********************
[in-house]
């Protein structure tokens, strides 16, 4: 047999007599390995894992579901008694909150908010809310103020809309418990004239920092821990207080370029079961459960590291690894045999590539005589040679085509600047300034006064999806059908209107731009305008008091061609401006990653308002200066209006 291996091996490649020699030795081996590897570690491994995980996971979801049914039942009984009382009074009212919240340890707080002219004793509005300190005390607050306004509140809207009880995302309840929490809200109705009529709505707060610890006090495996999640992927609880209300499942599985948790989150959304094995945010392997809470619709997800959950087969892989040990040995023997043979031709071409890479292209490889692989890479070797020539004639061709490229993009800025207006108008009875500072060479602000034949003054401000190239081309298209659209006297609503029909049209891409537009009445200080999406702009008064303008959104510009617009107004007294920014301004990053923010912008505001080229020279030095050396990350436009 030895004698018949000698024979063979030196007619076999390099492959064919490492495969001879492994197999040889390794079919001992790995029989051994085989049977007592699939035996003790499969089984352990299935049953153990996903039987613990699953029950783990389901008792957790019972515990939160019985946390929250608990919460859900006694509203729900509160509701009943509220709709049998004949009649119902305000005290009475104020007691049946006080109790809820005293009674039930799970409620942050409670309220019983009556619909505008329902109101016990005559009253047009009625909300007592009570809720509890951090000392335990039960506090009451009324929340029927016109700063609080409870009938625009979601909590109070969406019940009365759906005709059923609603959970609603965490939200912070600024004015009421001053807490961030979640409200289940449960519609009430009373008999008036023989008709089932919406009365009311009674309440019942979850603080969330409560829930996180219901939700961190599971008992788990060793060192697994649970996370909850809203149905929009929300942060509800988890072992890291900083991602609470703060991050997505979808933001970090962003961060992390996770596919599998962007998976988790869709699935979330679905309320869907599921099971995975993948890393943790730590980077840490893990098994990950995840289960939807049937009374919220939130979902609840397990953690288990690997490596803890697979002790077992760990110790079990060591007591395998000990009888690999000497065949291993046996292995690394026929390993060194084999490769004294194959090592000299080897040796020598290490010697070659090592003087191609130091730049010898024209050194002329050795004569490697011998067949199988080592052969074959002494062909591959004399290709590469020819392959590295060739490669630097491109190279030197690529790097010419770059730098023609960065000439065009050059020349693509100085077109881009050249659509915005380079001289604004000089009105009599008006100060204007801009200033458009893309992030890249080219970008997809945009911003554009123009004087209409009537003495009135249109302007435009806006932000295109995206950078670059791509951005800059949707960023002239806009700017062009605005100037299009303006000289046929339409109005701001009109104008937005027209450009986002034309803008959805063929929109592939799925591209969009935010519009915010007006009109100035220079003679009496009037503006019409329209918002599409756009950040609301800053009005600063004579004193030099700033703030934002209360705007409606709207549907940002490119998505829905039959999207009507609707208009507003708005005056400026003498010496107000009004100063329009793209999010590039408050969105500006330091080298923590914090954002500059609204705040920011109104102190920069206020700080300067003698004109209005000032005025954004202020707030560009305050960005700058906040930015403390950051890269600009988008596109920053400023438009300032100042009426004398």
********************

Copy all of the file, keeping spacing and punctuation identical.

[in-house]
């Protein structure tokens, strides 16, 4: 047999007599390995894992579901008694909150908010809310103020809309418990004239920092821990207080370029079961459960590291690894045999590539005589040679085509600047300034006064999806059908209107731009305008008091061609401006990653308002200066209006 291996091996490649020699030795081996590897570690491994995980996971979801049914039942009984009382009074009212919240340890707080002219004793509005300190005390607050306004509140809207009880995302309840929490809200109705009529709505707060610890006090495996999640992927609880209300499942599985948790989150959304094995945010392997809470619709997800959950087969892989040990040995023997043979031709071409890479292209490889692989890479070797020539004639061709490229993009800025207006108008009875500072060479602000034949003054401000190239081309298209659209006297609503029909049209891409537009009445200080999406702009008064303008959104510009617009107004007294920014301004990053923010912008505001080229020279030095050396990350436009 030895004698018949000698024979063979030196007619076999390099492959064919490492495969001879492994197999040889390794079919001992790995029989051994085989049977007592699939035996003790499969089984352990299935049953153990996903039987613990699953029950783990389901008792957790019972515990939160019985946390929250608990919460859900006694509203729900509160509701009943509220709709049998004949009649119902305000005290009475104020007691049946006080109790809820005293009674039930799970409620942050409670309220019983009556619909505008329902109101016990005559009253047009009625909300007592009570809720509890951090000392335990039960506090009451009324929340029927016109700063609080409870009938625009979601909590109070969406019940009365759906005709059923609603959970609603965490939200912070600024004015009421001053807490961030979640409200289940449960519609009430009373008999008036023989008709089932919406009365009311009674309440019942979850603080969330409560829930996180219901939700961190599971008992788990060793060192697994649970996370909850809203149905929009929300942060509800988890072992890291900083991602609470703060991050997505979808933001970090962003961060992390996770596919599998962007998976988790869709699935979330679905309320869907599921099971995975993948890393943790730590980077840490893990098994990950995840289960939807049937009374919220939130979902609840397990953690288990690997490596803890697979002790077992760990110790079990060591007591395998000990009888690999000497065949291993046996292995690394026929390993060194084999490769004294194959090592000299080897040796020598290490010697070659090592003087191609130091730049010898024209050194002329050795004569490697011998067949199988080592052969074959002494062909591959004399290709590469020819392959590295060739490669630097491109190279030197690529790097010419770059730098023609960065000439065009050059020349693509100085077109881009050249659509915005380079001289604004000089009105009599008006100060204007801009200033458009893309992030890249080219970008997809945009911003554009123009004087209409009537003495009135249109302007435009806006932000295109995206950078670059791509951005800059949707960023002239806009700017062009605005100037299009303006000289046929339409109005701001009109104008937005027209450009986002034309803008959805063929929109592939799925591209969009935010519009915010007006009109100035220079003679009496009037503006019409329209918002599409756009950040609301800053009005600063004579004193030099700033703030934002209360705007409606709207549907940002490119998505829905039959999207009507609707208009507003708005005056400026003498010496107000009004100063329009793209999010590039408050969105500006330091080298923590914090954002500059609204705040920011109104102190920069206020700080300067003698004109209005000032005025954004202020707030560009305050960005700058906040930015403390950051890269600009988008596109920053400023438009300032100042009426004398």